Quantcast
Environmental News for a Healthier Planet and Life

Scientists Say Methane Release Is Starting in Arctic Ocean. How Concerned Should We Be?

Climate
Scientists Say Methane Release Is Starting in Arctic Ocean. How Concerned Should We Be?
Researchers say they have observed methane being released along a wide swath of the slope of the Laptev Sea. Aerohod / CC BY-SA 4.0

Arctic Ocean sediments are full of frozen gases known as hydrates, and scientists have long been concerned about what will happen when and if the climate crisis induces them to thaw. That is because one of them is methane, a greenhouse gas that has 80 times the warming impact of carbon dioxide over a 20 year period. In fact, the U.S. Geological Survey has listed Arctic hydrate destabilization as one of the four most serious triggers for even more rapid climate change.


Now, scientists onboard the Russian research ship R/V Akademik Keldysh have told The Guardian that there is evidence this destabilization has already begun off Siberia's eastern coast.

"The discovery of actively releasing shelf slope hydrates is very important and unknown until now," vessel chief scientist Igor Semiletov of the Russian Academy of Sciences told The Guardian. "This is a new page."

The international team of 60 researchers said Tuesday they were the first to observe methane release over a wide area of the continental slope off of Eastern Siberia. They observed bubbles being released from ocean sediment at six different observation points over a 150 kilometer (approximately 93 miles) by 10 kilometer (approximately 6 miles) stretch of the slope.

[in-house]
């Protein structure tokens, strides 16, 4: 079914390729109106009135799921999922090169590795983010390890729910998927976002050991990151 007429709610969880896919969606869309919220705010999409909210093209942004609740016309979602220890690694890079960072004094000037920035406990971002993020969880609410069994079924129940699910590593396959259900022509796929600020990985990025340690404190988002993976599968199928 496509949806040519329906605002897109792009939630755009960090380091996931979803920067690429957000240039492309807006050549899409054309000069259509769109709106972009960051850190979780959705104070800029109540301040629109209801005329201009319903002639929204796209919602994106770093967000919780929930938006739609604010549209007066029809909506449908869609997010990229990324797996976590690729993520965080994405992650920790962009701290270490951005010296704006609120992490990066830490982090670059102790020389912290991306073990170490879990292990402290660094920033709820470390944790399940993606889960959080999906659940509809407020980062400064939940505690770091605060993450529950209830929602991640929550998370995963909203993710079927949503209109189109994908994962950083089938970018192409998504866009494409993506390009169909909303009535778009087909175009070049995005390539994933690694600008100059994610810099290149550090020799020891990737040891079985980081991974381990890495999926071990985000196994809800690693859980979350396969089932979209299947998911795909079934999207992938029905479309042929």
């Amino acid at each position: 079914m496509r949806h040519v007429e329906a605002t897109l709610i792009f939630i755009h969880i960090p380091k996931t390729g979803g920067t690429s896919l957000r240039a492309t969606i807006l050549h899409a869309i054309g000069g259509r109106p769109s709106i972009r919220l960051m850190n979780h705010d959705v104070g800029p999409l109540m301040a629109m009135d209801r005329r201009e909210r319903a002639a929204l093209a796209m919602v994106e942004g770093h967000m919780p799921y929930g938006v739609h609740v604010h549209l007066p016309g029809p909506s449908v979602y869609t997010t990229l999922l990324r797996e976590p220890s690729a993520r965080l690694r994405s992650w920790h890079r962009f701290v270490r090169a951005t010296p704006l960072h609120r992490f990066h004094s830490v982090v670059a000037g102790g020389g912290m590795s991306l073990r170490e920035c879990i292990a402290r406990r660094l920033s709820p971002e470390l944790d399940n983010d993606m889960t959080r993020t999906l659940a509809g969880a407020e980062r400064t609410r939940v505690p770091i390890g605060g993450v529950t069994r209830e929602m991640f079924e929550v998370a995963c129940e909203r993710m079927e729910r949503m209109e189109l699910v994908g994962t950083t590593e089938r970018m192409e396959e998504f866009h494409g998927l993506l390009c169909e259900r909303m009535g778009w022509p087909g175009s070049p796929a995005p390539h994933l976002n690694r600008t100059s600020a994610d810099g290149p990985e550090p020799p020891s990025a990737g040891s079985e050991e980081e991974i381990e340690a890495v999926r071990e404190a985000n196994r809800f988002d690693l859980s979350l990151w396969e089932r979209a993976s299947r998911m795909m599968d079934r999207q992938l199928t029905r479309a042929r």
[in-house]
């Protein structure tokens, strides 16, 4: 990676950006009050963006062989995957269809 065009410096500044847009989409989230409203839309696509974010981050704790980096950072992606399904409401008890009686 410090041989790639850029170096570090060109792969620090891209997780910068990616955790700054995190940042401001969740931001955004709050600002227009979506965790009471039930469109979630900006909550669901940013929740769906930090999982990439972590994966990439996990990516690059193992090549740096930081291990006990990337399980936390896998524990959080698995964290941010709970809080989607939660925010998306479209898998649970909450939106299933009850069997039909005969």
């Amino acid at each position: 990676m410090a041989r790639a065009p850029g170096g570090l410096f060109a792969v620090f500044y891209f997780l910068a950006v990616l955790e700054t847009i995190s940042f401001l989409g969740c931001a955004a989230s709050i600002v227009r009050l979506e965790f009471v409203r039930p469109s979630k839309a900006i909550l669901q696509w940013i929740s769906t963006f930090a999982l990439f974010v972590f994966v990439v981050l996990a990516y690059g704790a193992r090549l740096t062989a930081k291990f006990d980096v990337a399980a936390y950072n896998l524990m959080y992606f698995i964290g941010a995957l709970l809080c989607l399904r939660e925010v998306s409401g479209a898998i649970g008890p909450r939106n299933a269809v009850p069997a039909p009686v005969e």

They also recorded methane concentrations of as much as 1,600 nanomoles per liter at a depth of around 300 meters (approximately 984 feet) on the slope of the Laptev Sea. That's 400 times higher a concentration than would be expected in normal circumstances.

While the methane bubbles are still being absorbed by the ocean, the researchers did measure methane concentrations near the surface that were four to eight times higher than normal, and said this methane would make it into the atmosphere.

"At this moment, there is unlikely to be any major impact on global warming, but the point is that this process has now been triggered. This East Siberian slope methane hydrate system has been perturbed and the process will be ongoing," Swedish scientist Örjan Gustafsso of Stockholm University told The Guardian.

This isn't the first alarming find that Semitelov's expedition has turned up. Last fall, they released images of a methane fountain bubbling up from the floor of the East Siberian Sea, The Moscow Times reported.

However, the researchers urged caution in responding to their findings. They stressed that they needed to be confirmed once the expedition is over and the data can be reviewed and written up in a peer reviewed journal.

"Potentially they can have serious climate consequences," Semitelov told The Guardian of his discoveries, "but we need more study before we can confirm that."

Scientists who were not involved with the study responded with skepticism to The Guardian story, The Week reported.